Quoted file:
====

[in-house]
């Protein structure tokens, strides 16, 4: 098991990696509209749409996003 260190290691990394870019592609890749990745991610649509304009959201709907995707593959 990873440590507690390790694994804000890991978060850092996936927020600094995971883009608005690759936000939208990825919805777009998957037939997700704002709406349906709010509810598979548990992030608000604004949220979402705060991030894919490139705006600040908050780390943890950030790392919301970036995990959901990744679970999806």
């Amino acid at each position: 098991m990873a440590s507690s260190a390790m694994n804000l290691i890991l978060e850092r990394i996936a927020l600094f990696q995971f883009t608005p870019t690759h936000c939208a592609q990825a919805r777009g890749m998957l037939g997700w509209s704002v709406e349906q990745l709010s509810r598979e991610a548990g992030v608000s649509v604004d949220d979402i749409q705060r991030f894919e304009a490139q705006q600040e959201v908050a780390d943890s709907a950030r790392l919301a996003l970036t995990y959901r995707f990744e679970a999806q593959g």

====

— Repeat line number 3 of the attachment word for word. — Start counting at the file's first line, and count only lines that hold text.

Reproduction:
């Amino acid at each position: 098991m990873a440590s507690s260190a390790m694994n804000l290691i890991l978060e850092r990394i996936a927020l600094f990696q995971f883009t608005p870019t690759h936000c939208a592609q990825a919805r777009g890749m998957l037939g997700w509209s704002v709406e349906q990745l709010s509810r598979e991610a548990g992030v608000s649509v604004d949220d979402i749409q705060r991030f894919e304009a490139q705006q600040e959201v908050a780390d943890s709907a950030r790392l919301a996003l970036t995990y959901r995707f990744e679970a999806q593959g």